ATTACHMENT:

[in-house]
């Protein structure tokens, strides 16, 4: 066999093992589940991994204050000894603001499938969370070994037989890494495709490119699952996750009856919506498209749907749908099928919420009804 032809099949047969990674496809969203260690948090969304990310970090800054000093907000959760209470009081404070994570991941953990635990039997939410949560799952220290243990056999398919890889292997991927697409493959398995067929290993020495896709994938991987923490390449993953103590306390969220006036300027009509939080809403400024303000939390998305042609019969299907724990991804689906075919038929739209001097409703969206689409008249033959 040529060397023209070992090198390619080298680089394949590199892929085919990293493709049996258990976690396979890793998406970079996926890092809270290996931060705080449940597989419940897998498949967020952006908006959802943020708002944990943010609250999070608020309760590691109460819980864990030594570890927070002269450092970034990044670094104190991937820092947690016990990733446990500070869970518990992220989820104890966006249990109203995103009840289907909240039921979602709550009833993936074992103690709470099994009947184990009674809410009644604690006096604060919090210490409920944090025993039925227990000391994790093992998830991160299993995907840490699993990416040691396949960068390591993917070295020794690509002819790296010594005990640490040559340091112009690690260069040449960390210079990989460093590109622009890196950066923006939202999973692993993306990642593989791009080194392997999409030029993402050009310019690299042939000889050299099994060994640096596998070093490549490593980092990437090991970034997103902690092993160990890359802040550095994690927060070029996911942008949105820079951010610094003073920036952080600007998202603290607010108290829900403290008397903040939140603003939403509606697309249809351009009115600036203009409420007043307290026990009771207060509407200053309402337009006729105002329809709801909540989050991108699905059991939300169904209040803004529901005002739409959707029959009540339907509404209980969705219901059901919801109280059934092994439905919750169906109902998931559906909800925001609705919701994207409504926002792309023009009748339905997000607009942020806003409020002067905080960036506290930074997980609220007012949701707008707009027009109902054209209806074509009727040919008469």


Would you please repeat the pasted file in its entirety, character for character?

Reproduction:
[in-house]
């Protein structure tokens, strides 16, 4: 066999093992589940991994204050000894603001499938969370070994037989890494495709490119699952996750009856919506498209749907749908099928919420009804 032809099949047969990674496809969203260690948090969304990310970090800054000093907000959760209470009081404070994570991941953990635990039997939410949560799952220290243990056999398919890889292997991927697409493959398995067929290993020495896709994938991987923490390449993953103590306390969220006036300027009509939080809403400024303000939390998305042609019969299907724990991804689906075919038929739209001097409703969206689409008249033959 040529060397023209070992090198390619080298680089394949590199892929085919990293493709049996258990976690396979890793998406970079996926890092809270290996931060705080449940597989419940897998498949967020952006908006959802943020708002944990943010609250999070608020309760590691109460819980864990030594570890927070002269450092970034990044670094104190991937820092947690016990990733446990500070869970518990992220989820104890966006249990109203995103009840289907909240039921979602709550009833993936074992103690709470099994009947184990009674809410009644604690006096604060919090210490409920944090025993039925227990000391994790093992998830991160299993995907840490699993990416040691396949960068390591993917070295020794690509002819790296010594005990640490040559340091112009690690260069040449960390210079990989460093590109622009890196950066923006939202999973692993993306990642593989791009080194392997999409030029993402050009310019690299042939000889050299099994060994640096596998070093490549490593980092990437090991970034997103902690092993160990890359802040550095994690927060070029996911942008949105820079951010610094003073920036952080600007998202603290607010108290829900403290008397903040939140603003939403509606697309249809351009009115600036203009409420007043307290026990009771207060509407200053309402337009006729105002329809709801909540989050991108699905059991939300169904209040803004529901005002739409959707029959009540339907509404209980969705219901059901919801109280059934092994439905919750169906109902998931559906909800925001609705919701994207409504926002792309023009009748339905997000607009942020806003409020002067905080960036506290930074997980609220007012949701707008707009027009109902054209209806074509009727040919008469």